7 Practical Strategies for Nurturing a Culture of Generosity


Ann A. Michel and Lovett H. Weems Jr., authors of Generosity, Stewardship, and Abundance, say creating a culture of generosity requires creativity and consistency. They outline seven strategies that any church can deploy to deepen the link between faith and giving.

The church’s task in inspiring generosity isn’t merely one of persuasion or education. Like other aspects of faith, generosity is more often caught than taught. While preaching and teaching are essential in shaping expectations regarding giving, cultivating generosity is more often a matter of helping people to learn by doing. The practice of transformative, biblical generosity is nurtured within a robust culture of generosity reflected in every aspect of congregational life. Shaping such a culture requires creativity and consistency. Every congregation can take steps to begin to nurture a culture of generosity.

1. Use the offering as a teaching moment.

Each and every week, the time of offering provides a natural opportunity to teach the theology of giving and to inspire generosity. What happens during the collection in your worship service? Is it a joyful, exuberant time? Or is the plate passed so quickly and quietly that it projects a sense of embarrassment or distaste? What you speak, sing, and pray during the collection powerfully shapes your congregation’s mindset about giving. Take the opportunity each week to educate congregants on how offerings are used to the glory of God by naming specific ministries funded by the church. Prayers dedicating the offering should communicate a genuine and compelling sense of gratitude and opportunity in our call to give.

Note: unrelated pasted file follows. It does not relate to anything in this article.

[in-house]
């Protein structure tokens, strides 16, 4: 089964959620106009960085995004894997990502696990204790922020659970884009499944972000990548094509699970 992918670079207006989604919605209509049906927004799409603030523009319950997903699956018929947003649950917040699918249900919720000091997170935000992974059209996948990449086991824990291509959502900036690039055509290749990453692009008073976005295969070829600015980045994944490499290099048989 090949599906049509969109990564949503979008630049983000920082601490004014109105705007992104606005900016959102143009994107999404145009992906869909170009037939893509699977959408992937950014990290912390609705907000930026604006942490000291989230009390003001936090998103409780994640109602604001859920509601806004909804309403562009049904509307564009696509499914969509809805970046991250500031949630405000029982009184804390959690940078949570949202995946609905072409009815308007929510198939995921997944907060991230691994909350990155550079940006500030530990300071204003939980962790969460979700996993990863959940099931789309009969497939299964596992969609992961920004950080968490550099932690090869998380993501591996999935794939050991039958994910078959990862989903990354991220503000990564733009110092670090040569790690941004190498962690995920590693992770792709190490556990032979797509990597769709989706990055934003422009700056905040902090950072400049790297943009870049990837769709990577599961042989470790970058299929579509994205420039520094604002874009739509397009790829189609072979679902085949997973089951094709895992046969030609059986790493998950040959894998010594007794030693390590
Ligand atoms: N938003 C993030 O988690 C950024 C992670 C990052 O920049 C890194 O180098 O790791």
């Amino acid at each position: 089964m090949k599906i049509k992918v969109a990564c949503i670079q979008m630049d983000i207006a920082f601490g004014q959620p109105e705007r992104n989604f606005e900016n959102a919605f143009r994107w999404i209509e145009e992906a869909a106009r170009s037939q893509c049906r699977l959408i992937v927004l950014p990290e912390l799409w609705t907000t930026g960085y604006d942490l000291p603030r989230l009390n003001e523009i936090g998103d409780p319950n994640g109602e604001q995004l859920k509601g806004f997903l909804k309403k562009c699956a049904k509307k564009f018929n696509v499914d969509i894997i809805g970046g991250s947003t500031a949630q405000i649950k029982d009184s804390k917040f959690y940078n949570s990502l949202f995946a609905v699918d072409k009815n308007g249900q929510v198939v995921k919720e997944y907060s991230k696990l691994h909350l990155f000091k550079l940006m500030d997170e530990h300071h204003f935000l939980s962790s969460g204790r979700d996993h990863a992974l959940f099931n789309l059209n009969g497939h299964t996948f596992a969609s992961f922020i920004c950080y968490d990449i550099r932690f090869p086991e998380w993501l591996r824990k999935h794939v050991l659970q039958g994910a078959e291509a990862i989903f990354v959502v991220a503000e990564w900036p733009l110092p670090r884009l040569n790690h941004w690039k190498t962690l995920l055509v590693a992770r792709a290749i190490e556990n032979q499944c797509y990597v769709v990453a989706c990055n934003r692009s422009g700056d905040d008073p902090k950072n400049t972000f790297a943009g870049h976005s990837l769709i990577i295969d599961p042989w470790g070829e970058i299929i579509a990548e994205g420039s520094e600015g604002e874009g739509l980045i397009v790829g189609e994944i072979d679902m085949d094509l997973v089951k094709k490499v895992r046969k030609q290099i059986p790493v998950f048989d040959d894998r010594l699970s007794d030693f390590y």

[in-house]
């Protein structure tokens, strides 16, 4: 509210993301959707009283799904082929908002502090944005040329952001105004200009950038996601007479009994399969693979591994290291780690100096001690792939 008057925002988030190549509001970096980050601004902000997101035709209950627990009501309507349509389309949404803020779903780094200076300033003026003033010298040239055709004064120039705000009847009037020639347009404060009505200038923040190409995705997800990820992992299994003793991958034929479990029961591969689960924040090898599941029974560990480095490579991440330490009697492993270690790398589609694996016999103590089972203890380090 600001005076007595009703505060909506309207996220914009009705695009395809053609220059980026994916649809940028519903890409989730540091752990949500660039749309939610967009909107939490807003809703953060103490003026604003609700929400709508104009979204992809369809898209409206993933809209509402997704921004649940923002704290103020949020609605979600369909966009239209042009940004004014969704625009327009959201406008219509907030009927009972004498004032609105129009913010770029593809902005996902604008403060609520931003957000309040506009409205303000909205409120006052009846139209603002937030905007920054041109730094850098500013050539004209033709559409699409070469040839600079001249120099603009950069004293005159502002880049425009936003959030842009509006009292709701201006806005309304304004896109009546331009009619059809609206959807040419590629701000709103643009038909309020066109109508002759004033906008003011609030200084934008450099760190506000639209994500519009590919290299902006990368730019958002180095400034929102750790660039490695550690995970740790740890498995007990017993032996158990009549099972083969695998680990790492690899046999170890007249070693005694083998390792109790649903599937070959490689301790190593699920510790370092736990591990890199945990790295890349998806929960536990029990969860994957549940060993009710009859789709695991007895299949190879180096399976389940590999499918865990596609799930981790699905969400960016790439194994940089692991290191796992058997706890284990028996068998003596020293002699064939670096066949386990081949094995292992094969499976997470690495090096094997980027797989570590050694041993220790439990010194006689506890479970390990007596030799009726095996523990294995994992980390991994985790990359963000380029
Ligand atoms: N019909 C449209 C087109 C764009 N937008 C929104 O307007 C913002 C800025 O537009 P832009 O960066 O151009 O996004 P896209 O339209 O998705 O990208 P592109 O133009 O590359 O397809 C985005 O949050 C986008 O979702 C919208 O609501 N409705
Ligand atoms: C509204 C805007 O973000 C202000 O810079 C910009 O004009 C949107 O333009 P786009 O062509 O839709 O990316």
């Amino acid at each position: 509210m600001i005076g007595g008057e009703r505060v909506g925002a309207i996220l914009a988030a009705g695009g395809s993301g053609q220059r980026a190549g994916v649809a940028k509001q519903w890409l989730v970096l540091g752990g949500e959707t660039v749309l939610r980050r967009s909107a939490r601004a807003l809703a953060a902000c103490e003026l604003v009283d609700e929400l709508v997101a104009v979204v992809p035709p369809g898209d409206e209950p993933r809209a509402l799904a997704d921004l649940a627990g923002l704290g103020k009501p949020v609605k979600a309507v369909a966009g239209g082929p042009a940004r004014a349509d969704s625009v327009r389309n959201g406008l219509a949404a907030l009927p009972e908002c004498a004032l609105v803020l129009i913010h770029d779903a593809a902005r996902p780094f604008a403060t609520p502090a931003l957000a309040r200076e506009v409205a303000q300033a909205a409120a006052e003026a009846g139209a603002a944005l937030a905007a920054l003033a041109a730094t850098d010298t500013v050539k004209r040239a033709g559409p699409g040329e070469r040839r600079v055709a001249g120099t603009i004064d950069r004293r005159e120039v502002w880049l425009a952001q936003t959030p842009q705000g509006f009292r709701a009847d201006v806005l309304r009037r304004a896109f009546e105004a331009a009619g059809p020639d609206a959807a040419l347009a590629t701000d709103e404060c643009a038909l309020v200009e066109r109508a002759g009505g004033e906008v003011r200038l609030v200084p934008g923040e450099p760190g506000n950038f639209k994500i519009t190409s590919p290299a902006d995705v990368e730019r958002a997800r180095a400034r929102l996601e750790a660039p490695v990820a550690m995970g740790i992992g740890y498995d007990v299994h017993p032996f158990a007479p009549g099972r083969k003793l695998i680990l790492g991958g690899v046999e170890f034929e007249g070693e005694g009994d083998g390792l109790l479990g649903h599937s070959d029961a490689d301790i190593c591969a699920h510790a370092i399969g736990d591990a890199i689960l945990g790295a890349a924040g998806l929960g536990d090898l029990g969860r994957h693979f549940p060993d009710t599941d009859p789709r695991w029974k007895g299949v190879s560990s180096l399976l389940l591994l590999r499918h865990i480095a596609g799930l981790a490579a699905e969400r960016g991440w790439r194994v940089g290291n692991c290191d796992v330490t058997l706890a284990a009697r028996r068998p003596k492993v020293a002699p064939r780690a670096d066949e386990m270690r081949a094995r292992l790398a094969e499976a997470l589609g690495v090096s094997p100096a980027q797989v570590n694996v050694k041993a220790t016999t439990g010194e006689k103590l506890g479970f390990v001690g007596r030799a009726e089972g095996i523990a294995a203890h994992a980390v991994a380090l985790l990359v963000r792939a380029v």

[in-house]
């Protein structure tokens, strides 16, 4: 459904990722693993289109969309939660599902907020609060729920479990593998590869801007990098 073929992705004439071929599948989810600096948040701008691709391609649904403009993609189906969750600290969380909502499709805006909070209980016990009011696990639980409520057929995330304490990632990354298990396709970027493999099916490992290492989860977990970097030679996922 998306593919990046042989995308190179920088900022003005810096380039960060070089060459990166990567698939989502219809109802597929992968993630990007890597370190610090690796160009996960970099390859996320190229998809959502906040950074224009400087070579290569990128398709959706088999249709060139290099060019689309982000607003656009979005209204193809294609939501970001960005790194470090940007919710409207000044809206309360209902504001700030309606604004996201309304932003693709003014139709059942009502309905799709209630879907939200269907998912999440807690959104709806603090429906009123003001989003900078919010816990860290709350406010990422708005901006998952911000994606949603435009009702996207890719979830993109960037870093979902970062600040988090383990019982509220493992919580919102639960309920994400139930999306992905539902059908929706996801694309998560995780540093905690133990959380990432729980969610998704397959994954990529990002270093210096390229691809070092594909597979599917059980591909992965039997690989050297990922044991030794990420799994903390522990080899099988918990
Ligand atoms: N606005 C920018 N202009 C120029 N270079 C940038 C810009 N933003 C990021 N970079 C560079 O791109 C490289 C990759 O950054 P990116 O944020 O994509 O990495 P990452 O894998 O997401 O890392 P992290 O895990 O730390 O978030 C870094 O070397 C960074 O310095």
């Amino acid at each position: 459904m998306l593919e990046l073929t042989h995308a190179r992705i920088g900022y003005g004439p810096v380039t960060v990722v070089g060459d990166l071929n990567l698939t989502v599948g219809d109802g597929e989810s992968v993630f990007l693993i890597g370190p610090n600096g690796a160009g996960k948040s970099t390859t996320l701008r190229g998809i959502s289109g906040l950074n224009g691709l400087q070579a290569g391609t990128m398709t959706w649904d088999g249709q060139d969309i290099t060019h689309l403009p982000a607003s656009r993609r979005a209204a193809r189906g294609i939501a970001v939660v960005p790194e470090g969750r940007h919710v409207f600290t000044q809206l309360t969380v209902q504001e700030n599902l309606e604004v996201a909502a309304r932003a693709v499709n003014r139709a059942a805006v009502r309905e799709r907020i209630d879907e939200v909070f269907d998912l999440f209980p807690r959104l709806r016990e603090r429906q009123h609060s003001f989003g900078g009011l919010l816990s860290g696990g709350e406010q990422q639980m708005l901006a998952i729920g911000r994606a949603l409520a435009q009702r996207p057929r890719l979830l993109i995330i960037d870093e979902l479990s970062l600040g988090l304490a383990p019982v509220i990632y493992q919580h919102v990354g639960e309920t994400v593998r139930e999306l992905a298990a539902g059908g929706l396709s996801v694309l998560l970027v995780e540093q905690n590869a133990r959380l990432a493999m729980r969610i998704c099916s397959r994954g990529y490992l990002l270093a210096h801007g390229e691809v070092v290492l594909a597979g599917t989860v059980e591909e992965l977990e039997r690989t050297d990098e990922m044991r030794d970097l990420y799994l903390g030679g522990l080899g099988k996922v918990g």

2. Exercise the vocabulary of generosity.

Congregations with strong cultures of generosity saturate their preaching, prayers, and worship with references to God’s generosity, gratitude, and giving as an act of faith. Week in and week out, they use a vocabulary that helps congregants understand the connection between faith and generosity — not just during the offering, not just on Sunday mornings, but using the lens of gratitude and generosity to frame every aspect of congregational life. Building a culture of generosity means finding ways to preach about money, giving, and stewardship throughout the year — not just in the one annual “Stewardship Sermon.” Preaching and teaching on stewardship only in conjunction with an annual stewardship appeal allows congregants to dismiss it as mere fundraising. They will be more open to hearing it at other times of the year.

3. Tell the story.